Living in another language is like taking part in a constant puzzle. Every time I venture out, my attitude is that of a spy embarking on a new mission. I speak in secret code to the people I meet, who respond in kind. The items I seek and the tasks I must accomplish usually contain some element of uncertainty or inexplicability.
I give you the small example of the Berlin Film Festival Mission. Aaron and I are hosting our first couch surfer, a sweet American studying film in Paris, visiting Berlin this weekend to attend the Berlinale (Berlin’s internationl film festival). Yesterday, Aaron and I decided to try to get tickets to one of the films she would be attending. Leaving Aaron at home to take the homemade baked beans out of the oven (more on that adventure soon), Couch Surfer M and I traveled to Potsdamer Platz, the festival hub. The sign on the ticket kiosk informed us that we could not buy tickets for today’s showings there. Like lightening, I formulated my first query, in Deutsch code, for the man behind the kiosk counter. “Where can we buy tickets for today?” I receieved and uncoded the response: “At the theatre where the film will be shown.”
M and I turned our attention to the map (like all good quests, my Berlin missions almost always involve a trusty map). The theatre we sought was in the neighborhood. We plunged into the street and soon found a theatre, but not the right one. I approached the nearest festival official, and relayed my coded inquiry as to the whearabouts of the Arsenal. The official looked at me uncertainly. “Can I explain in German?” he asked. I know he meant to say, “Will you understand the code?” Brazenly, I accepted the challenge. He let loose a series of turns, crossings, and landmarks, which I even repeated back to him. He looked skeptical as we set out, but just as I thought he’d described, we arrived at the Arsenal.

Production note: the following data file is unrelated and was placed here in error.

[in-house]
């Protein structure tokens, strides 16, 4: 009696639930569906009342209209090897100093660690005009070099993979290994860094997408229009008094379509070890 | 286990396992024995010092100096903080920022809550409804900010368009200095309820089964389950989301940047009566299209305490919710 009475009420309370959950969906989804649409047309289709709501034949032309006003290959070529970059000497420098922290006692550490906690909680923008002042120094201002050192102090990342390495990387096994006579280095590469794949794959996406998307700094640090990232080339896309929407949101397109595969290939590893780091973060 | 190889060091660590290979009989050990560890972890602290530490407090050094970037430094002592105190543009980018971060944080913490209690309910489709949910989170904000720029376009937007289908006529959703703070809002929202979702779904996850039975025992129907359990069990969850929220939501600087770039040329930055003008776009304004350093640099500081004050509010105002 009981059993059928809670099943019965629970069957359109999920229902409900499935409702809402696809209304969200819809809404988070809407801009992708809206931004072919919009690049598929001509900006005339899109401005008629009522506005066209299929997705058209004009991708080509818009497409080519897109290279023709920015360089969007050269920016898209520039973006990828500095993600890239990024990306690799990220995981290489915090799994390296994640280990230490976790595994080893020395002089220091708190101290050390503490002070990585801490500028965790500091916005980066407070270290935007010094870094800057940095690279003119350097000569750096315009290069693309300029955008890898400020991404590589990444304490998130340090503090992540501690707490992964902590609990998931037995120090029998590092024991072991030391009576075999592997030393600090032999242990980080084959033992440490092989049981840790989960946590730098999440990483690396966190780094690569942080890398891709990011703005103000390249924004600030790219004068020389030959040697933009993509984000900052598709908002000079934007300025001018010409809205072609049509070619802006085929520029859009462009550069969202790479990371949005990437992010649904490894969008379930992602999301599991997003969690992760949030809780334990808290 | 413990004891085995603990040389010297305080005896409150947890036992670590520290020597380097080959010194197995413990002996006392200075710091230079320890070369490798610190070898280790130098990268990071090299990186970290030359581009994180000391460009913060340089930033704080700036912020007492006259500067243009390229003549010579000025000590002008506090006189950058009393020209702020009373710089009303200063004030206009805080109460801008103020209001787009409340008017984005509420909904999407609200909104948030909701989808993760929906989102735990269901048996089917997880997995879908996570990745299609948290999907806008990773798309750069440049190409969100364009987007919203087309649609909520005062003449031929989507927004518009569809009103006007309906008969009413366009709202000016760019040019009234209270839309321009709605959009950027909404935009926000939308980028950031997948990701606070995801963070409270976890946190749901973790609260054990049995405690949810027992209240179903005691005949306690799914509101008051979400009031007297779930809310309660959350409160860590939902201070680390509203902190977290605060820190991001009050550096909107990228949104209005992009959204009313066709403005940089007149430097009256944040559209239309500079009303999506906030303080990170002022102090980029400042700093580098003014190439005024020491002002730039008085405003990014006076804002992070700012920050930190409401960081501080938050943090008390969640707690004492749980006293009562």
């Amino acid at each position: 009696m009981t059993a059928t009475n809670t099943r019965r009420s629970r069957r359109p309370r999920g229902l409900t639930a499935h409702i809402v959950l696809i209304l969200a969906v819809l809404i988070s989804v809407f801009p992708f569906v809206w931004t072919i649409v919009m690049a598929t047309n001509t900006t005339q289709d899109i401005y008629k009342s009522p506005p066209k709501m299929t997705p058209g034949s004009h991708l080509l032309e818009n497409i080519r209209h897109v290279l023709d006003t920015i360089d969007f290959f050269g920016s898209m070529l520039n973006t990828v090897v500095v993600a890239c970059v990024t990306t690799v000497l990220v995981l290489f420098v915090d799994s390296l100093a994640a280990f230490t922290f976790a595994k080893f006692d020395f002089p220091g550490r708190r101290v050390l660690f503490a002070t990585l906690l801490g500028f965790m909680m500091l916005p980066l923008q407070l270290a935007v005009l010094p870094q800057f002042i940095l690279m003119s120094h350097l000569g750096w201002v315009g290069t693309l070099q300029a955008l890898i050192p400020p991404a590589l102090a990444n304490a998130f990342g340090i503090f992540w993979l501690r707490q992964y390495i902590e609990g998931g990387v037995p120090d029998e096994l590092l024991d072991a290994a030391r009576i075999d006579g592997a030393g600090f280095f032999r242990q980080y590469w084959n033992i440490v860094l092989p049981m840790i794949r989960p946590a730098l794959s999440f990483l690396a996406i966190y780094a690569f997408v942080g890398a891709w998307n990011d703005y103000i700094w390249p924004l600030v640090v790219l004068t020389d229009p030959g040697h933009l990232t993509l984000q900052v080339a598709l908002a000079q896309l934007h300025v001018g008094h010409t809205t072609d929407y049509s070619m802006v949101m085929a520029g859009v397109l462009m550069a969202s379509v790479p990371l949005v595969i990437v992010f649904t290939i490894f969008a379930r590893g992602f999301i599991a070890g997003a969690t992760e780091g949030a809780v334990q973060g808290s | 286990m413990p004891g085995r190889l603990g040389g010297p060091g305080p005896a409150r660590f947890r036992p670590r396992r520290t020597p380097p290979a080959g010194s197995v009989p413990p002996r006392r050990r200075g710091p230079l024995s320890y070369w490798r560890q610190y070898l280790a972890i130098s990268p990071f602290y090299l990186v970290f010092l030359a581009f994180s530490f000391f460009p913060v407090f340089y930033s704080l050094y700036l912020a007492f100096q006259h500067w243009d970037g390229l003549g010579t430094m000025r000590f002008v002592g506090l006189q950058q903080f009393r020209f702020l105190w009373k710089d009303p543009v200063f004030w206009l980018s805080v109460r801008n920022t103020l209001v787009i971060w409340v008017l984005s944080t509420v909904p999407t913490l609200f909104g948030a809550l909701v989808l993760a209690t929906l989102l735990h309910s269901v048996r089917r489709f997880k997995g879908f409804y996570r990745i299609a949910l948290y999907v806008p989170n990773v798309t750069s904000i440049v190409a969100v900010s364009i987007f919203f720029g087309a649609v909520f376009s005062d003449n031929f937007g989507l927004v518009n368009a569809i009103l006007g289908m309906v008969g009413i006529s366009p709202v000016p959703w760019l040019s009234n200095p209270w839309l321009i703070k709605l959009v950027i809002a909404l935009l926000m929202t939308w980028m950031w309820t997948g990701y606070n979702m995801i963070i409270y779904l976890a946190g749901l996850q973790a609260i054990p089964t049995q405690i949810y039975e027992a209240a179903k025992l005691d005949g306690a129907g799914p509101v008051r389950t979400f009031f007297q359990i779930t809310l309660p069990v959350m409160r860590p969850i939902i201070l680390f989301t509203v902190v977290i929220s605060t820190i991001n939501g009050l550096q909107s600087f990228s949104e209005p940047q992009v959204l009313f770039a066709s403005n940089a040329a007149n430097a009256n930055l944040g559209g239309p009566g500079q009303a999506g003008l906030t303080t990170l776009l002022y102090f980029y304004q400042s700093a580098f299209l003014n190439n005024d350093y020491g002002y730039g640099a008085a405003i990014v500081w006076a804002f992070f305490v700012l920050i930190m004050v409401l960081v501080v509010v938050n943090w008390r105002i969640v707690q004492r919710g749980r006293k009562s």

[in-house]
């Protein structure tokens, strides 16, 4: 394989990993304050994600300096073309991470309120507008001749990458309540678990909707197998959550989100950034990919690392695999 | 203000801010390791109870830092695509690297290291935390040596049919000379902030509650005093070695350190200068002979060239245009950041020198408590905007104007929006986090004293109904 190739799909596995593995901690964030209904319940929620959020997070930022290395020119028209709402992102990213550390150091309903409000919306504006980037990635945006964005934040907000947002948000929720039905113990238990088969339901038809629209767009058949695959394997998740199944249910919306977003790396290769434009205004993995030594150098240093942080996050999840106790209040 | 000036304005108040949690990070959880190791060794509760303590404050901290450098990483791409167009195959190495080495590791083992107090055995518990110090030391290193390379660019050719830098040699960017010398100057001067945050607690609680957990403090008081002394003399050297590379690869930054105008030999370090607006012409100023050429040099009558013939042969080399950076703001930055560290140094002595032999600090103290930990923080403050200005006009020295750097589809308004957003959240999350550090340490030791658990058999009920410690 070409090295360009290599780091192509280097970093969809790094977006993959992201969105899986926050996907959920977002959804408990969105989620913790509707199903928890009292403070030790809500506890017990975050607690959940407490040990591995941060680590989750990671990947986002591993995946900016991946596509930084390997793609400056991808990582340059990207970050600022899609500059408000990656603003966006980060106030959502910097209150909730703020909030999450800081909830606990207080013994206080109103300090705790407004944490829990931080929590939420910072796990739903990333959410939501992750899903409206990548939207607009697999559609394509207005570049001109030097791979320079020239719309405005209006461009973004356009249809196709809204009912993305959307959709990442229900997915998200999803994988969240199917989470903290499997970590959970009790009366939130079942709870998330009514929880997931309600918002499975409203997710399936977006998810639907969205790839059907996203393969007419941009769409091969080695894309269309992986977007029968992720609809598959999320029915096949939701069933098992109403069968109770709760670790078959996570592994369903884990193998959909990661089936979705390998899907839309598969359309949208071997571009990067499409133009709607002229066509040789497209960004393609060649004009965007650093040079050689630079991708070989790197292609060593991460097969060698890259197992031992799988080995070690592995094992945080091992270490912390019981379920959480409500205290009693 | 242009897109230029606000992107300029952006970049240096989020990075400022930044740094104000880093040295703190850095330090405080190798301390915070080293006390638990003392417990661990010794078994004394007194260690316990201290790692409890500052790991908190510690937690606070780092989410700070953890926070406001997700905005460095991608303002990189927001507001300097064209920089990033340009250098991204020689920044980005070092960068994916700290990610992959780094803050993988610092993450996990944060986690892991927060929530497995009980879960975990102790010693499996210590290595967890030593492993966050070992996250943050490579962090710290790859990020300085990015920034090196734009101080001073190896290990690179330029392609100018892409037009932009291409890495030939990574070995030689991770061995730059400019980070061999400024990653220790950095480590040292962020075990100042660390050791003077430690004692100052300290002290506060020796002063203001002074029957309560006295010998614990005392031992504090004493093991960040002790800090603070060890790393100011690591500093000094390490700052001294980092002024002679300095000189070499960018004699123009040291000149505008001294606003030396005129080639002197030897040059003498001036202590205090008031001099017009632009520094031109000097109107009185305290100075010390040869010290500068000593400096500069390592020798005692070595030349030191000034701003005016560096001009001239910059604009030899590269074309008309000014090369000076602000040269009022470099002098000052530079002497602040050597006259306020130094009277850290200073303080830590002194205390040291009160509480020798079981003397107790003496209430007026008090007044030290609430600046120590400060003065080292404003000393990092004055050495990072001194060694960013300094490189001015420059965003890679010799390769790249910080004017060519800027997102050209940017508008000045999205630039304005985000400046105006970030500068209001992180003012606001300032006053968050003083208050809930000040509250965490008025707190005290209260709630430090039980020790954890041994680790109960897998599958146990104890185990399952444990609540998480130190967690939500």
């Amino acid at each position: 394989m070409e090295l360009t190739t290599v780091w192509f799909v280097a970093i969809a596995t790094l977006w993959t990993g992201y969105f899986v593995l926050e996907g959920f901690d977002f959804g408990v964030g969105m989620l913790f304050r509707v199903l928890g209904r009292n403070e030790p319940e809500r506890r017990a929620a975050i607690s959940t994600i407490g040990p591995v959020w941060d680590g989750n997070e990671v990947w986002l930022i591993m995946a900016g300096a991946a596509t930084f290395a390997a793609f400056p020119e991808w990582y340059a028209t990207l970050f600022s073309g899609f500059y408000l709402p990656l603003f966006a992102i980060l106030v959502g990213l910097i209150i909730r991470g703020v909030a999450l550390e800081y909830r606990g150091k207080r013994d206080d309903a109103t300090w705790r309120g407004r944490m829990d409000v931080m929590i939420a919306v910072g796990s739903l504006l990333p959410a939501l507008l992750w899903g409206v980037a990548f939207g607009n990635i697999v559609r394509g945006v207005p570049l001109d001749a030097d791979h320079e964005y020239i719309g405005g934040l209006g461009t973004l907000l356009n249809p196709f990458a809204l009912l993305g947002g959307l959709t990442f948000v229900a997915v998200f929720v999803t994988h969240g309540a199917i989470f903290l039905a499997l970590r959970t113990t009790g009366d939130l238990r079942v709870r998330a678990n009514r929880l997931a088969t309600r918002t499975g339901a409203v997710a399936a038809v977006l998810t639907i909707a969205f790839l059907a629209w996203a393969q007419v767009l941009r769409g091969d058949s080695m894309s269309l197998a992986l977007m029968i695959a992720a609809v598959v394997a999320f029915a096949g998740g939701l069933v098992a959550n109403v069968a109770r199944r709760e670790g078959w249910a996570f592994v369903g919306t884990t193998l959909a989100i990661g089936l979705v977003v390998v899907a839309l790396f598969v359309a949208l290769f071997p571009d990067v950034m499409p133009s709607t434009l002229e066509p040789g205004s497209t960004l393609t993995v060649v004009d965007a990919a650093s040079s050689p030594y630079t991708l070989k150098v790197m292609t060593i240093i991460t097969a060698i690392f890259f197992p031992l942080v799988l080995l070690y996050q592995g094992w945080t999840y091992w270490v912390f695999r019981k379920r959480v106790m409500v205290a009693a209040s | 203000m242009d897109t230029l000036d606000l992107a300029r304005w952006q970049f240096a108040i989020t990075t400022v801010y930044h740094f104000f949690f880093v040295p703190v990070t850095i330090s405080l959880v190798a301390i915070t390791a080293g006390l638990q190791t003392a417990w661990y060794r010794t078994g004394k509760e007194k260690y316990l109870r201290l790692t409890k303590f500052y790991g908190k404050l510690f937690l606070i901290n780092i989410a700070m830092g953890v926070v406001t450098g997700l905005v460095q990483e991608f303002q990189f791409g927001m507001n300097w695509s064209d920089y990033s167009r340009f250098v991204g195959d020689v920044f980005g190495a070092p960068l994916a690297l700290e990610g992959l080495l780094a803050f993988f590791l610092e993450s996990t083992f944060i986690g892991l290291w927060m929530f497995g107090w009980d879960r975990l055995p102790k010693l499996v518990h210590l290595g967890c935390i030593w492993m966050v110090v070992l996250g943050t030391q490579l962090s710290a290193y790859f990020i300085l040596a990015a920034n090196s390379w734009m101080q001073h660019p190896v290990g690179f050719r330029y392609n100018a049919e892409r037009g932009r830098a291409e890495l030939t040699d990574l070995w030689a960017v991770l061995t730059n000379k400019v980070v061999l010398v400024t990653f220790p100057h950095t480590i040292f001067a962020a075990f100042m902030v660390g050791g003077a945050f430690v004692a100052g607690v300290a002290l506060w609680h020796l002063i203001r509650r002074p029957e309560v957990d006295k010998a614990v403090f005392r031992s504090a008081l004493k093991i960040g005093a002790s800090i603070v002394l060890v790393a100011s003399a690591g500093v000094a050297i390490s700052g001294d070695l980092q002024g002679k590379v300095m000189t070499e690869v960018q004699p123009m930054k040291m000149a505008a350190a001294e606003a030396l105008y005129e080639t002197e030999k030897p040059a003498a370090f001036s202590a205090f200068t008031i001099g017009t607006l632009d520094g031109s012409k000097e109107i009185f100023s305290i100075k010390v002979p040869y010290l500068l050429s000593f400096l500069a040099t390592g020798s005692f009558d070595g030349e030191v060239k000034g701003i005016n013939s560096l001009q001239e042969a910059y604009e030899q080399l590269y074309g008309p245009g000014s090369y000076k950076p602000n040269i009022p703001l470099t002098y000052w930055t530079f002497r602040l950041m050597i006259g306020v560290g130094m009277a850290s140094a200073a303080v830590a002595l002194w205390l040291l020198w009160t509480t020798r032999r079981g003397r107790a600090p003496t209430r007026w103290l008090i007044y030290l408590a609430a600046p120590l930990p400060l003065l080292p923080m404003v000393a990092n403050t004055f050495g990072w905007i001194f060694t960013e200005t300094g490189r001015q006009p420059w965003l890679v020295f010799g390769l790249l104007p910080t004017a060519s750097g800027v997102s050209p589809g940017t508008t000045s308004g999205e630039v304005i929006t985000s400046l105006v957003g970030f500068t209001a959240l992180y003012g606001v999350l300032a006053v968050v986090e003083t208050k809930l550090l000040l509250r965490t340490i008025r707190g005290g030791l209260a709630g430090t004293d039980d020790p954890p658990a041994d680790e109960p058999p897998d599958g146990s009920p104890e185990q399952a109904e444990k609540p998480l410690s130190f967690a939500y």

The final step of our mission loomed before us: the purchase of the tickets, to the right show, at the right time. My moves have gotten more sophisticated as I’ve grown more comfortable with the code. Instead of curtly demanding tickets, I began with a friendly greeting. “Good day,” I said. “Do you still have tickets left for Tangier 8?” Affirmative. “Do you have a reduced price option for students?” Affirmative, but I would have to prove Aaron’s student status in absentia, which I did by borrowing M’s student ID.
We walked away the triumphant bearers of two valid tickets for the 3:30 showing of Tangier 8, a show you can all skip if ever it crosses your path, unless you’re with a film student who can redeem it with inciteful analysis.